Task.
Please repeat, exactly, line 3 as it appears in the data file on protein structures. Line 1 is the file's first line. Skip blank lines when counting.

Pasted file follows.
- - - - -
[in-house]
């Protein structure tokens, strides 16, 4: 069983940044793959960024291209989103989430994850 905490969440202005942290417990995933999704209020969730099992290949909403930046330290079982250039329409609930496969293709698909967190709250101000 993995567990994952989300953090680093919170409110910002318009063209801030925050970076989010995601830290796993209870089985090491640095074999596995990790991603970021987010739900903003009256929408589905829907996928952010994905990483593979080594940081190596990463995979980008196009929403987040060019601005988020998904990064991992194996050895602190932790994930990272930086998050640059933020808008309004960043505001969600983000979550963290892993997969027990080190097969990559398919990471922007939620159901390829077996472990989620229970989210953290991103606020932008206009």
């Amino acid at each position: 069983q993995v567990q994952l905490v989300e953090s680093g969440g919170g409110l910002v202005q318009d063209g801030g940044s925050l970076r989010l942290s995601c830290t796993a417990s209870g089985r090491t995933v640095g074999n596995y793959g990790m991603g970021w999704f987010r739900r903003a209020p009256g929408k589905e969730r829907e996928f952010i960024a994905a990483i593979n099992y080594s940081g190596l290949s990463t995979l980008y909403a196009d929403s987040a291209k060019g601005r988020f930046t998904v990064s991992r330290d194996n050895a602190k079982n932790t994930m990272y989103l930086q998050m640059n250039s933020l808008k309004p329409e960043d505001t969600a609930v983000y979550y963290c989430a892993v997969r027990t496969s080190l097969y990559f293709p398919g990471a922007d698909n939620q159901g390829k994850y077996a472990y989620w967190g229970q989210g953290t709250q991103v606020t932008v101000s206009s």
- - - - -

């Amino acid at each position: 069983q993995v567990q994952l905490v989300e953090s680093g969440g919170g409110l910002v202005q318009d063209g801030g940044s925050l970076r989010l942290s995601c830290t796993a417990s209870g089985r090491t995933v640095g074999n596995y793959g990790m991603g970021w999704f987010r739900r903003a209020p009256g929408k589905e969730r829907e996928f952010i960024a994905a990483i593979n099992y080594s940081g190596l290949s990463t995979l980008y909403a196009d929403s987040a291209k060019g601005r988020f930046t998904v990064s991992r330290d194996n050895a602190k079982n932790t994930m990272y989103l930086q998050m640059n250039s933020l808008k309004p329409e960043d505001t969600a609930v983000y979550y963290c989430a892993v997969r027990t496969s080190l097969y990559f293709p398919g990471a922007d698909n939620q159901g390829k994850y077996a472990y989620w967190g229970q989210g953290t709250q991103v606020t932008v101000s206009s």